Czech president happy with guarantees on EU treaty


Czech President Václav Klaus is satisfied with a proposal by the European Union’s Swedish EU Presidency addressing his demands to modify the EU’s Lisbon Treaty, his office said today (23 October).

Klaus, a staunch Eurosceptic, is the only EU leader who has not yet completed ratification of the treaty, aimed at streamlining decision-making in the 27-member bloc.

He shocked the EU and the Czech government earlier this month when he demanded an opt-out clause to shield the Czech Republic from property claims from ethnic Germans expelled from the country after World War Two.

The government has been negotiating his demands with Sweden, which holds the EU’s rotating presidency, and aims to secure approval for the opt-out at a meeting of EU leaders in Brussels next week.

“The president […] received the Swedish Presidency’s proposal which is a response to his request related to the Lisbon Treaty ratification in the Czech Republic,” Klaus’s office said in a statement.

“This proposal corresponds to what the president has envisioned and it is possible to work with it further.”

Klaus’s office did not say what the proposal was. The treaty is meant to reform a decision-making process made cumbersome since the EU’s numbers rose from 15 member to 27 and half a billion people when it expanded into ex-communist Europe earlier this decade.

Czech Minister for European Affairs Stefan Fuele told a parliamentary committee the Czechs were seeking the addition of the Czech Republic to the list of countries that have an opt-out from the Charter of Fundamental Rights, attached to the treaty. The list includes Britain and Poland.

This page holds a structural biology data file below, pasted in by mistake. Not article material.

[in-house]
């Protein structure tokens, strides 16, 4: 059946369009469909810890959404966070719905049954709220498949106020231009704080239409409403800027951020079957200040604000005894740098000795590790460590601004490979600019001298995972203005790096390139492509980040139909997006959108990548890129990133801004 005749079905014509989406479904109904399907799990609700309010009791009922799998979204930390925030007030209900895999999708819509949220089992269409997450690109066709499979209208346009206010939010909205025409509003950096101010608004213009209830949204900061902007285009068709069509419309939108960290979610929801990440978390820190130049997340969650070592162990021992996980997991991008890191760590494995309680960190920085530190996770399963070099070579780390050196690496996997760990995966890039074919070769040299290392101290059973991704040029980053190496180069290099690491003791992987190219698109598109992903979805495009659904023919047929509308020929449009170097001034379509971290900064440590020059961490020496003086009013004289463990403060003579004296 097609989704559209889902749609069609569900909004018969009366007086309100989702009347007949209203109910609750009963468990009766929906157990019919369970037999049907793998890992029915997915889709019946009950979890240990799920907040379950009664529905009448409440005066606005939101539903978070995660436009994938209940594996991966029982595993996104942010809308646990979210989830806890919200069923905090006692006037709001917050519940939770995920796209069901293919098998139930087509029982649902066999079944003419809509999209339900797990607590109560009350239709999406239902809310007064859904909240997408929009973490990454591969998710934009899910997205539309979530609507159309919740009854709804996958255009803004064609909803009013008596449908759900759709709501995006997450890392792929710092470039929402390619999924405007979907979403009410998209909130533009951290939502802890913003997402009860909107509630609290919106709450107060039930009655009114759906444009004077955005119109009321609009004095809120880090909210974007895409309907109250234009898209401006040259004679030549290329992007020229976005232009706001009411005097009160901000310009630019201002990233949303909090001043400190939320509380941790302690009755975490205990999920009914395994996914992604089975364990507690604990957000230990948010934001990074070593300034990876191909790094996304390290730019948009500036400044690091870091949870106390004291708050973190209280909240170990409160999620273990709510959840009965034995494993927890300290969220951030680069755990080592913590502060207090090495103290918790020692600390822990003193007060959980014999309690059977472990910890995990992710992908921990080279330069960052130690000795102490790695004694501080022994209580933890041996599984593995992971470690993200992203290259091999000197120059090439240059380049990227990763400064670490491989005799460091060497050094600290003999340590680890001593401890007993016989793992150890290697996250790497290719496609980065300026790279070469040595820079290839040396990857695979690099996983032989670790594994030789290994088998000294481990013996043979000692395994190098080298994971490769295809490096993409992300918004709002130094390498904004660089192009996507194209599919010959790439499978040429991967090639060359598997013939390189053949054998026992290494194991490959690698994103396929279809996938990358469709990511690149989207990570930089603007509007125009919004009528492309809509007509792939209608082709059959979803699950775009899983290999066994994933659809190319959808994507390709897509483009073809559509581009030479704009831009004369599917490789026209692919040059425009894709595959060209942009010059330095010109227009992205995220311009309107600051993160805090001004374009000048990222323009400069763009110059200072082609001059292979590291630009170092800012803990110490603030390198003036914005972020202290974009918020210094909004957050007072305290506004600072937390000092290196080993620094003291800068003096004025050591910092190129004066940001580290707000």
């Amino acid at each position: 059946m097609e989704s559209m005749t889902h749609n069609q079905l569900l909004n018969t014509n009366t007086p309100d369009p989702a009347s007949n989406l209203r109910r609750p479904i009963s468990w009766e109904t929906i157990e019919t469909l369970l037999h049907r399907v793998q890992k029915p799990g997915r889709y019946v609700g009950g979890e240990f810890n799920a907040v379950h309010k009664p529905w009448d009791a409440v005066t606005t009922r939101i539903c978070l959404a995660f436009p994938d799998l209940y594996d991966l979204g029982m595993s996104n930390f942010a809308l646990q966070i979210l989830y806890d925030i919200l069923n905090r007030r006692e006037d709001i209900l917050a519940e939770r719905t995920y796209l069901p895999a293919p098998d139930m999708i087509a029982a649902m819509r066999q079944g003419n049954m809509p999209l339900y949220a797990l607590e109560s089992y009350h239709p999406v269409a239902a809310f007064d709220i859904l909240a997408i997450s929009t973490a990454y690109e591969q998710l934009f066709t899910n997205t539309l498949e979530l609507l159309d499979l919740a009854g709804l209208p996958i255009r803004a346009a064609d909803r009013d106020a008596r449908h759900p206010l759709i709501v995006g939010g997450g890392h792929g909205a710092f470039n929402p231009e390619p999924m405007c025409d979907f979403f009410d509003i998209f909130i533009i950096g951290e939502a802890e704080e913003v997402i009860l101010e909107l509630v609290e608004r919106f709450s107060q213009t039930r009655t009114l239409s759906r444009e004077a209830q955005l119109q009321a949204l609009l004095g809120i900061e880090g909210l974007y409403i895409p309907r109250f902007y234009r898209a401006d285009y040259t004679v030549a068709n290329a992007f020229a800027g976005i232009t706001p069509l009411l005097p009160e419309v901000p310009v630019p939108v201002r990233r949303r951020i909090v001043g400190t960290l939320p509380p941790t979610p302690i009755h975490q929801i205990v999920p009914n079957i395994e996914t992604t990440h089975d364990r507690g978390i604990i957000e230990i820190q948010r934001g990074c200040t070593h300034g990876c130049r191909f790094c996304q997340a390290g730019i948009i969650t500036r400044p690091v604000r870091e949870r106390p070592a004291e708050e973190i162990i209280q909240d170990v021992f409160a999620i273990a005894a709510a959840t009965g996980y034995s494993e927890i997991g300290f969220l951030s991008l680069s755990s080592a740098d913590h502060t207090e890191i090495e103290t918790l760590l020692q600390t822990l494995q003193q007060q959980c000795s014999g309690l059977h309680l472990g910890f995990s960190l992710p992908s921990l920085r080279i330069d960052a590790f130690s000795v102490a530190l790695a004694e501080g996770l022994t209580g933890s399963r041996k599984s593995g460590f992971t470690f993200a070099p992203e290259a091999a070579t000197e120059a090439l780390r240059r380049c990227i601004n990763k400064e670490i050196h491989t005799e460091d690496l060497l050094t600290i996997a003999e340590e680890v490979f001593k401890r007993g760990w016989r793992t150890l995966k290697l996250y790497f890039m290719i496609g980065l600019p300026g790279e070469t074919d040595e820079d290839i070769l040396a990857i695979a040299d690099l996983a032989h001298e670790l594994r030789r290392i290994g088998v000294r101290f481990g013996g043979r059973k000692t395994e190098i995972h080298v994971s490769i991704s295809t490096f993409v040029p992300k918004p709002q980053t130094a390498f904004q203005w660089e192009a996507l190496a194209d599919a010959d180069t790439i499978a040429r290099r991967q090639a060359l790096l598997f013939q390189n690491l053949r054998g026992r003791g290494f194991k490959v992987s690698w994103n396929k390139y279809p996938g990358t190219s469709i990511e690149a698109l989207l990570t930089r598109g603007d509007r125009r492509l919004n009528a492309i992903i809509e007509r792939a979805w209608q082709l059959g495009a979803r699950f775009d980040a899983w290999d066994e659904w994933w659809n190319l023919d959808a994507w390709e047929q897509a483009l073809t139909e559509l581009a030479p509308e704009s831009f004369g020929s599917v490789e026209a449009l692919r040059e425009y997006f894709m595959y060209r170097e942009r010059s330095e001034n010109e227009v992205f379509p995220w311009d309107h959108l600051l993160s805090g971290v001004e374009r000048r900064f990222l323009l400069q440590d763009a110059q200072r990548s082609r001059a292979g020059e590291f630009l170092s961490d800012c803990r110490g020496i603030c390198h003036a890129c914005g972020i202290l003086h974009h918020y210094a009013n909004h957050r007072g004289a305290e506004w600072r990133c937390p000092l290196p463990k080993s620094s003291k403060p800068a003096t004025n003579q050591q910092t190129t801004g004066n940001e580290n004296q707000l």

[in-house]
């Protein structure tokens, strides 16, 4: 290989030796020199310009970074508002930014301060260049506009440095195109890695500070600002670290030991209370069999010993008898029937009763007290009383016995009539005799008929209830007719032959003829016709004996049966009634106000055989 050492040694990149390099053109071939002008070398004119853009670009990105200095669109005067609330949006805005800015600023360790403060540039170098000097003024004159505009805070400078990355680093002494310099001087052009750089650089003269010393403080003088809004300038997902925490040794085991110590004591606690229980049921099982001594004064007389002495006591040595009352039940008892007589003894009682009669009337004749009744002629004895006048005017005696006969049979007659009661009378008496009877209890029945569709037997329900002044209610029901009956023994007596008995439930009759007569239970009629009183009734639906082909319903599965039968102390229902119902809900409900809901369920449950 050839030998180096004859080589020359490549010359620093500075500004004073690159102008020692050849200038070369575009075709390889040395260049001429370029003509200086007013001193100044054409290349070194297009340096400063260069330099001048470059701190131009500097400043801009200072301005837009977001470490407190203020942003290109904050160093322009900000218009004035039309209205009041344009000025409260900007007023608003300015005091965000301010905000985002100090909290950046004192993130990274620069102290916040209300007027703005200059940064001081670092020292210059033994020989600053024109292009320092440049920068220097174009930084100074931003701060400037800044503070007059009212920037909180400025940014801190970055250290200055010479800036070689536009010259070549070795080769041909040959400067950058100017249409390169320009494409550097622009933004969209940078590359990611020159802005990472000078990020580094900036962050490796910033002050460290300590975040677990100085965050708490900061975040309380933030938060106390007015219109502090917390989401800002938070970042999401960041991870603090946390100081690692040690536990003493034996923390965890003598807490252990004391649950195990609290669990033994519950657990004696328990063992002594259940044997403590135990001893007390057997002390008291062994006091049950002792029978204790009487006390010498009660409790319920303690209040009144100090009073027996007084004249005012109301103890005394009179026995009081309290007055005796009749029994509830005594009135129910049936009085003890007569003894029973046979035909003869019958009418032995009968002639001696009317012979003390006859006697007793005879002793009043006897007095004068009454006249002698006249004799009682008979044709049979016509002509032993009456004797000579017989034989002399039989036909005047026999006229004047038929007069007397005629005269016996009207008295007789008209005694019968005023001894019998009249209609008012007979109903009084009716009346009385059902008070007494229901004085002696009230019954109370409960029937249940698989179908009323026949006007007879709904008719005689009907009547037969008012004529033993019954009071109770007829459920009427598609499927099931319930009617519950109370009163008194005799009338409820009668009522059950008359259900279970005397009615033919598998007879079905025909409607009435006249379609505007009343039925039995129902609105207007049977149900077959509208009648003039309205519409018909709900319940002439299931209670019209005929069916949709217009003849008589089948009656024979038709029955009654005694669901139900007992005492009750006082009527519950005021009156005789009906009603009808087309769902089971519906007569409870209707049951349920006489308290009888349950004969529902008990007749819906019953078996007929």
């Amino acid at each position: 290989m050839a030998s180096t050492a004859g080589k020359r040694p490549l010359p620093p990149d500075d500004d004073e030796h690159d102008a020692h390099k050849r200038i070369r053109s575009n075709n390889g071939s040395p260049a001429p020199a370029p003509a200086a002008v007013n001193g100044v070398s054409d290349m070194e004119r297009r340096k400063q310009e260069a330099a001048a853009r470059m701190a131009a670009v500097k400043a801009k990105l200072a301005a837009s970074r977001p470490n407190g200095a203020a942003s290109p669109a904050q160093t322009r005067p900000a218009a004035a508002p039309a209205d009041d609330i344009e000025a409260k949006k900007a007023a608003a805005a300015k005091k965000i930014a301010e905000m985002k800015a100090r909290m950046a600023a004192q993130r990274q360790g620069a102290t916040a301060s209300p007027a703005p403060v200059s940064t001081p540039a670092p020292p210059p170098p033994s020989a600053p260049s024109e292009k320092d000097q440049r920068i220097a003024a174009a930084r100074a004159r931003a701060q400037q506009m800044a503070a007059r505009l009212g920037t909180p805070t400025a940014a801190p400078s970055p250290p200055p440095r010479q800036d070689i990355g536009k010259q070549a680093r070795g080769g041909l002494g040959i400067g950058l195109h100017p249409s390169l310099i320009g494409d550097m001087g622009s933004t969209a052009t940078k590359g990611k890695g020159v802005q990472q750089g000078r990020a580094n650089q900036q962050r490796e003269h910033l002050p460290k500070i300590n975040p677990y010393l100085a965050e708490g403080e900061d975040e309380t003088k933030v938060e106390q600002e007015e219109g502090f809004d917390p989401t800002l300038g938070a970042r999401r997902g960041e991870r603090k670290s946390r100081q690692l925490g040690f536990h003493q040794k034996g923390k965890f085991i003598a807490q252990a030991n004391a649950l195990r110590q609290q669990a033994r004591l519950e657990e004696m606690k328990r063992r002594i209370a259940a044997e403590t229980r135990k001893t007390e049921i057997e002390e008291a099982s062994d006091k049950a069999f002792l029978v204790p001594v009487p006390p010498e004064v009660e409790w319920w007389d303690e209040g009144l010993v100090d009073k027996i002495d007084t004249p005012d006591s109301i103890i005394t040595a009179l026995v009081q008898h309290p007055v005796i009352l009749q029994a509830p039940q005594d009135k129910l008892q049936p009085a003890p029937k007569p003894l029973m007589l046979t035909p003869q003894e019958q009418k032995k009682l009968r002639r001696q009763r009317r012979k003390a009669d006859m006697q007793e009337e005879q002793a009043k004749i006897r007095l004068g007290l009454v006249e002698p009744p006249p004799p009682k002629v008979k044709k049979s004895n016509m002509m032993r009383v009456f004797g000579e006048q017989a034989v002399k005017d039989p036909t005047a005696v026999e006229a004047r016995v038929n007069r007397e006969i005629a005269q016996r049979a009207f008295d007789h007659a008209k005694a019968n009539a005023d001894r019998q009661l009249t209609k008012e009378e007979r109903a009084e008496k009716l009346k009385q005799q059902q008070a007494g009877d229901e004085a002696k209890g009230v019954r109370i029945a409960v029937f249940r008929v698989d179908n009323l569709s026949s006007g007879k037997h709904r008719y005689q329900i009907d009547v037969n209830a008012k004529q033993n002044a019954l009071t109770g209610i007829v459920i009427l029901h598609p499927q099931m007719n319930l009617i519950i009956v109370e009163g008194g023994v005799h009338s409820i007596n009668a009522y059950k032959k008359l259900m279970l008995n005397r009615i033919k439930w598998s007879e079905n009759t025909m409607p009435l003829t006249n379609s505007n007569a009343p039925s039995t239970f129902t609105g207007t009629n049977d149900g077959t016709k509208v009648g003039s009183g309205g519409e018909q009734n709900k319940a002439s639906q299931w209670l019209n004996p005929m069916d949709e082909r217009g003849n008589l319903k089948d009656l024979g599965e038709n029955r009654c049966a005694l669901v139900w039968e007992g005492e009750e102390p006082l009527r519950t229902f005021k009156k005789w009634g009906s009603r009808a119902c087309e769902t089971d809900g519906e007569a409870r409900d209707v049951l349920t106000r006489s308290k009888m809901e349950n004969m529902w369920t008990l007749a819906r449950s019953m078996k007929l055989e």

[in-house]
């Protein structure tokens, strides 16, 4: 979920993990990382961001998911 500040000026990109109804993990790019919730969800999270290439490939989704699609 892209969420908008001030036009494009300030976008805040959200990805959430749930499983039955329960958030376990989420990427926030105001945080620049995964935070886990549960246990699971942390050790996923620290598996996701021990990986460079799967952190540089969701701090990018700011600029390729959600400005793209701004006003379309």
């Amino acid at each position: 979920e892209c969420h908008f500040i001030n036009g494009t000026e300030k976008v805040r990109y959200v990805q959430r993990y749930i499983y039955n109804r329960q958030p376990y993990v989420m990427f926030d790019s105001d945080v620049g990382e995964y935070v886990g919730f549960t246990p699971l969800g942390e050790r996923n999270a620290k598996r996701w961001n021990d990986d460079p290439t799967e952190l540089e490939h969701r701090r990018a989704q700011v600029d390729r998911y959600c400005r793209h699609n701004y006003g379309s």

Ratification by the Czech Republic also depends on a review by the country’s Constitutional Court, which is widely expected to approve it next week.

(EURACTIV with Reuters.)

After the resounding Irish 'yes' to the Lisbon Treaty in this month's referendum (EURACTIV 03/10/09), only the Czech Republic is yet to fully complete its ratification procedure. Polish President Lech Kaczy?ski signed his country's ratification on 10 October. 

The Czech Constitutional Court still has to pronounce itself over a motion by a group of senators which questioned the conformity of the Lisbon Treaty with the country's constitution. The date for the constitutional hearing has been set for 27 October, just before the 29-30 October EU summit in Brussels. Eurosceptic Czech President Václav Klaus said he wil not sign the treaty into law while the Constitutional Court is deliberating, but it remains unclear how long he could procastrinate after the court ruling.

Klaus also laid down a further obstacle last week, demanding that the EU grants guarantees to the Czechs that the Lisbon Treaty will not open the door to property claims by Germans expelled from Czechoslovakia after WWII (EURACTIV 12/10/09). 

Czech Prime Minister Jan Fischer said that an ad-hoc group was working "very hard" on a text that would formalise those additional conditions.

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